(WJW) – There are now answers as to what caused the deaths of thousands of birds.

The birds were found dead in northern Utah waterways between September and early October due to a suspected outbreak of avian botulism, according to state officials.

The Utah Division of Wildlife Resources (DWR) said in a media release that biologists first discovered dead and sick birds in mid-September.

“Avian botulism occurs almost yearly in Utah — typically between July and September — particularly during periods when the weather is really hot and after periods of rainfall. Those conditions often create stagnant pools of water that hold and grow the anaerobic bacteria that causes avian botulism,” the DWR wrote. “However, this year, a particularly large number of birds were impacted.”

Avian botulism is a paralytic, often fatal, disease of birds that results from the ingestion of a toxin produced by a bacteria, Clostridium botulinum. The toxin is produced when there are low oxygen levels and warm water temperatures.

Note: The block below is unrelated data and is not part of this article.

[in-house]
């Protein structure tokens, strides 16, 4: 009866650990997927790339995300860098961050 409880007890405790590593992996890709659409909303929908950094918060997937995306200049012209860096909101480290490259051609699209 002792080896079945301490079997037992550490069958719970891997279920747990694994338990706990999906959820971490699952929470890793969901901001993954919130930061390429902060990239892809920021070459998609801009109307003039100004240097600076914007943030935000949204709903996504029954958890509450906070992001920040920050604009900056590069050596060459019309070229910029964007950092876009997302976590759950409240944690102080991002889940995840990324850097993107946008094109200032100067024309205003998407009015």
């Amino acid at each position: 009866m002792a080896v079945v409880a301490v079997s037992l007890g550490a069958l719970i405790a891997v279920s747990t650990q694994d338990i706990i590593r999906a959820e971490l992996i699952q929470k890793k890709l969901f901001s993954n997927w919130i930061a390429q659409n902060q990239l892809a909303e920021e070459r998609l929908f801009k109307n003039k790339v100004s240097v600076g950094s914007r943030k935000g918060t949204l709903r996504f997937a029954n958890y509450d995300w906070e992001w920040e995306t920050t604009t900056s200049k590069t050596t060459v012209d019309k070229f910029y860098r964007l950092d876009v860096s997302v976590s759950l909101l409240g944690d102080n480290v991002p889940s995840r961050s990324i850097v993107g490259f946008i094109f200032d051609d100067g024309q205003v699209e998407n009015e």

Footage released by the agency shows hundreds of dead birds floating on the water.

“Many birds have been collected and submitted for disease testing. The birds tested negative for highly pathogenic avian influenza,” the DWT said. “While final test results are still pending, biologists suspect the birds died of avian botulism.”

The agency said the disease is “not typically associated with human illness,” but warned waterfowl hunters to avoid interacting with sick or weak birds, to cook any meat thoroughly, and to keep diseased meat away from dogs, which can be affected by botulism.